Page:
NEW YORK – Variety is frequently a pathway to success in fantasy baseball.
By altering your strategies and not being predictable at the draft table, it’s often possible to gain an edge on your opponents.
At the annual Tout Wars drafts this past weekend, I did something in my National League-only auction that I rarely ever do:
I spent big on not one, but two elite players.
I have Philadelphia Phillies shortstop Trea Turner as my No. 1 overall player for 2023. His ability to get on base, his elite speed and his surprising power (look at what he's done in the World Baseball Classic!) make him a fantastic cornerstone for any team.
And when a jump bid temporarily silenced the room at $36, I couldn’t let Turner go when he was a $40+ player by my values. A similar situation came up a little while later with Los Angeles Dodgers outfielder Mookie Betts sitting at $34.
I went the extra dollar on both.
Generally in these leagues, the best players go for a little more than their projected auction values because industry participants are confident in their ability to find undervalued players later to make up the difference.
In NL LABR (League of Alternative Baseball Reality) two weeks earlier, Turner went for $40 and Betts for $39.
But I’m the opposite. I prefer to spread the risk and get good values across the board. This strategy results in an unexciting roster, but one that usually finds a way to be competitive.
TOUT WARS RESULTS: NL draft grid, rosters, dollar values
ALL-SLEEPER TEAM: New arrivals Brandon Belt, Jesse Winker lead the way
With Turner and Betts taking up $72 of my $260 budget, I was in uncharted territory. The only question was: Had I outsmarted my opponents by being unpredictable … or had I outsmarted myself?
I spent the rest of the draft trying to build around those two pillars on offense. Although Turner and Betts are excellent five-category contributors, they both figure to lead off for their MLB teams – leaving me somewhat lacking in run production.
If I wanted my offense to be competitive, I needed power. And I didn’t have a whole lot of money to throw around.
That’s when one player’s name seemed to jump off the page on my spreadsheet.
After having elbow surgery at the conclusion of the World Series, Harper isn’t expected to be ready to play until midseason. And even then, it’s reasonable to question whether he’ll be able to return to his (two-time) MVP form right away.
For my team, he was a gamble worth taking.
However, my opponents – many of whom play against me in other leagues – also know I’ve drafted Harper several times already this year.
They pushed me past the $14 I paid to get Harper in NL LABR, but only a dollar more. And while I’d love to say that got me where I needed to be in projected RBI, the ability to put someone else in the lineup while Harper recovers will help me get a little closer.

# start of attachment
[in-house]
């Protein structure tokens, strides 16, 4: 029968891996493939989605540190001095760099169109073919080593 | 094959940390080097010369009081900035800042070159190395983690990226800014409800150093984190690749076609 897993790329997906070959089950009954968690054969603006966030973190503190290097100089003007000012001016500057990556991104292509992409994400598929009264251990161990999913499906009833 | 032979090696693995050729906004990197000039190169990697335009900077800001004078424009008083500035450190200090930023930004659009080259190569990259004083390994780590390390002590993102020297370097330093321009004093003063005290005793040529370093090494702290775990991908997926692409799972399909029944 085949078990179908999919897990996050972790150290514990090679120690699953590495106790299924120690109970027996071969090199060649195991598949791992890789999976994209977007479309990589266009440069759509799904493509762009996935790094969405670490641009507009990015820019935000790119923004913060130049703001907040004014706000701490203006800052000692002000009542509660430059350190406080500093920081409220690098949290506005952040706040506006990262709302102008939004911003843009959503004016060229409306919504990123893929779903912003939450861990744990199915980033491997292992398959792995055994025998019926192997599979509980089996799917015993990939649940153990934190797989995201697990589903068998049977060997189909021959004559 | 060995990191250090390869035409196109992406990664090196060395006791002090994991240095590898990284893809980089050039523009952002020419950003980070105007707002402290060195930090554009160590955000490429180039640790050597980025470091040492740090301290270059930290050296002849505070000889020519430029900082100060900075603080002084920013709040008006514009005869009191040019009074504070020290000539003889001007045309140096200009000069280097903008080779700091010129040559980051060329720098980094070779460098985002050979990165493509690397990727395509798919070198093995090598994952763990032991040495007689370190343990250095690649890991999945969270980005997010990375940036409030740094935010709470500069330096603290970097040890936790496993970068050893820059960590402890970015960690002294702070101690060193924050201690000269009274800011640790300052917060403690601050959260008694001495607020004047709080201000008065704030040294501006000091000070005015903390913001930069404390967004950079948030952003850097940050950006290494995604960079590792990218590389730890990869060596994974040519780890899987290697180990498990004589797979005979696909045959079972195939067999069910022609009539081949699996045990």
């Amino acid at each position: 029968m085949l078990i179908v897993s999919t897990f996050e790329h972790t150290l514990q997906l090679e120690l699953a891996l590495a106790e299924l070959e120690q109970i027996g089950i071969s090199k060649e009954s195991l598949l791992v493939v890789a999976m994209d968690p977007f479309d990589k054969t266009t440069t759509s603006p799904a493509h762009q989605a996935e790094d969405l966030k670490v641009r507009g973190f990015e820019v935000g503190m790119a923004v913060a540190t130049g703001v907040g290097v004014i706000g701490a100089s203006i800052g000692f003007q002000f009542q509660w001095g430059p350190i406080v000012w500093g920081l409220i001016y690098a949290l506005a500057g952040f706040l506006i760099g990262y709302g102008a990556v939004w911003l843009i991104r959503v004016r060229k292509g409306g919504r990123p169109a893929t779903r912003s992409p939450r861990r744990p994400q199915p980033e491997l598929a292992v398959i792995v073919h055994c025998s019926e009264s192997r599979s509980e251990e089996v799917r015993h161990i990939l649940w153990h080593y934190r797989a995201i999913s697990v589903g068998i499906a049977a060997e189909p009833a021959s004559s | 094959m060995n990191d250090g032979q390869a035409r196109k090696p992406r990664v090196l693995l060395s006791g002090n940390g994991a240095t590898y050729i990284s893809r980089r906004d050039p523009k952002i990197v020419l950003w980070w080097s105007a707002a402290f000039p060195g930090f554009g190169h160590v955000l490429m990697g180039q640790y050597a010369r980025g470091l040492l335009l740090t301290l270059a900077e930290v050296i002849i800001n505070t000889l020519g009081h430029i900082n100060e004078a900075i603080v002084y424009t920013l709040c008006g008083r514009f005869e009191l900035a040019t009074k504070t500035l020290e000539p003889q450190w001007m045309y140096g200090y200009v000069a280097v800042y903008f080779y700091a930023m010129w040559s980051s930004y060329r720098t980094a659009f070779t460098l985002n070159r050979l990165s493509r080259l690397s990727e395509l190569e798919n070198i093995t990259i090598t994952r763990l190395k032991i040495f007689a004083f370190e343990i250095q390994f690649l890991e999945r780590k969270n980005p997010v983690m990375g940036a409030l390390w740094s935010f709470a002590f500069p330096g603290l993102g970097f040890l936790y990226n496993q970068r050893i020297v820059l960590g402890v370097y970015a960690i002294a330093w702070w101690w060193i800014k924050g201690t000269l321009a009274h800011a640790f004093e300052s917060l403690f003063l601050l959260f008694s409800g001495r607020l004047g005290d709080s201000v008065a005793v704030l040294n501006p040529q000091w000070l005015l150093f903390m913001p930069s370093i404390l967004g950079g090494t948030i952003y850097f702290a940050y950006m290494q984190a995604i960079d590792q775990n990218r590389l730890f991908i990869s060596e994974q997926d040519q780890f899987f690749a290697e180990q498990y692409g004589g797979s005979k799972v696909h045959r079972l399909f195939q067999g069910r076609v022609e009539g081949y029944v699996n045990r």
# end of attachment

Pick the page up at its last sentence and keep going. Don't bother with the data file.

There’s also a chance he could be back sooner than expected. Harper has pushed to return from injuries before. Although he struggled last season coming back from a broken thumb, he was dominant in October while leading the Phillies to the World Series. I’m already looking forward to him pairing up with Turner and carrying my Tout Wars team in much the same way.
Rest of the roster
The Bryce buy also raises another more general question for fantasy managers who have multiple teams: Get as many shares as possible of players you believe in … or try not to draft the same player in too many leagues?
Harper is the player I’ve drafted the most this season. And yes, I’m confident I can find someone decent to fill his lineup spot until he returns. But I try not to go to the same well too often.
In Tout Wars, I added a couple more of my favorites this preseason in catcher Travis d’Arnaud and second baseman Jeff McNeil. I’ll try to get help in run production from Joey Meneses, Joc Pederson and Charlie Blackmon.
On the pitching side, I’m counting on the Phillies’ Zack Wheeler ($23) and the Padres’ Yu Darvish ($20) to lead my starting staff, while banking on the Giants’ Camilo Doval ($18) and the Mets’ David Robertson ($14, in the wake of Edwin Diaz’s season-ending injury) to carry me in saves.
It’s a lot easier to be agnostic with pitching preferences. There isn’t one ace who’s clearly above the others this season – and the sizable group of No. 1 or No. 2 starters make it easy to pluck a couple (maybe even three) that you like.
BATTERS Pos $
Travis d'Arnaud C 12
Austin Barnes C 3
Joey Meneses 1B 14
David Villar 3B 3
Rodolfo Castro CI 4
Jeff McNeil 2B 13
Trea Turner SS 37
Miguel Rojas MI 3
Mookie Betts OF 35
Joc Pederson OF 12
Charlie Blackmon OF 8
Austin Slater OF 2
Bryce Harper UT 15
Darick Hall SW 4
PITCHERS Pos $
Zack Wheeler SP 23
Yu Darvish SP 20
Kyle Wright SP 11
Nick Martinez SP 4
Adam Wainwright SP 2
Ryne Nelson SP 2
Kevin Ginkel RP 1
David Robertson RP 14
Camilo Doval RP 18
Will Benson OF
Wade Miley SP
Orlando Arcia 2B
Collin McHugh RP
This article originally appeared on USA TODAY: Bryce Harper could be the key to winning a 2023 fantasy baseball title